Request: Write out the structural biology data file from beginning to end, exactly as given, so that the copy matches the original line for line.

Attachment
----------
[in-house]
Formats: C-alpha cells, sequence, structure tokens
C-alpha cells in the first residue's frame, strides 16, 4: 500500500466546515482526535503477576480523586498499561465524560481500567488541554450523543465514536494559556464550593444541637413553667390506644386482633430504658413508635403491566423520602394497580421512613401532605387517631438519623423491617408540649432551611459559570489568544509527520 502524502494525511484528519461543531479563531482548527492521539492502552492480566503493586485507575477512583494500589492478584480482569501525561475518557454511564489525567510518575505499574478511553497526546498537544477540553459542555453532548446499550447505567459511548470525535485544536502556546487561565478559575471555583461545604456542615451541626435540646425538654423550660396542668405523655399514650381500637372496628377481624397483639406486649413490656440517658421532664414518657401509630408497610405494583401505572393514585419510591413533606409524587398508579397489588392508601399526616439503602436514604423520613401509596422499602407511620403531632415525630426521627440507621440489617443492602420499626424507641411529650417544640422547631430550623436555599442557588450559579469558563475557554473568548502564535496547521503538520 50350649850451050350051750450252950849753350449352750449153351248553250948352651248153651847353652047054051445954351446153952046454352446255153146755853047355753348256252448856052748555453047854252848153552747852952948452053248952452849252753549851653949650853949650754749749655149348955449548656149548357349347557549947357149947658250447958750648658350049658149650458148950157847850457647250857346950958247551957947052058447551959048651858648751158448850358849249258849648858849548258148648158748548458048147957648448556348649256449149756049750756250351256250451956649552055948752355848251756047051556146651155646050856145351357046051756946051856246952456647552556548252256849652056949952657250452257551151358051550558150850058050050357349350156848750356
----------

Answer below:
[in-house]
Formats: C-alpha cells, sequence, structure tokens
C-alpha cells in the first residue's frame, strides 16, 4: 500500500466546515482526535503477576480523586498499561465524560481500567488541554450523543465514536494559556464550593444541637413553667390506644386482633430504658413508635403491566423520602394497580421512613401532605387517631438519623423491617408540649432551611459559570489568544509527520 502524502494525511484528519461543531479563531482548527492521539492502552492480566503493586485507575477512583494500589492478584480482569501525561475518557454511564489525567510518575505499574478511553497526546498537544477540553459542555453532548446499550447505567459511548470525535485544536502556546487561565478559575471555583461545604456542615451541626435540646425538654423550660396542668405523655399514650381500637372496628377481624397483639406486649413490656440517658421532664414518657401509630408497610405494583401505572393514585419510591413533606409524587398508579397489588392508601399526616439503602436514604423520613401509596422499602407511620403531632415525630426521627440507621440489617443492602420499626424507641411529650417544640422547631430550623436555599442557588450559579469558563475557554473568548502564535496547521503538520 50350649850451050350051750450252950849753350449352750449153351248553250948352651248153651847353652047054051445954351446153952046454352446255153146755853047355753348256252448856052748555453047854252848153552747852952948452053248952452849252753549851653949650853949650754749749655149348955449548656149548357349347557549947357149947658250447958750648658350049658149650458148950157847850457647250857346950958247551957947052058447551959048651858648751158448850358849249258849648858849548258148648158748548458048147957648448556348649256449149756049750756250351256250451956649552055948752355848251756047051556146651155646050856145351357046051756946051856246952456647552556548252256849652056949952657250452257551151358051550558150850058050050357349350156848750356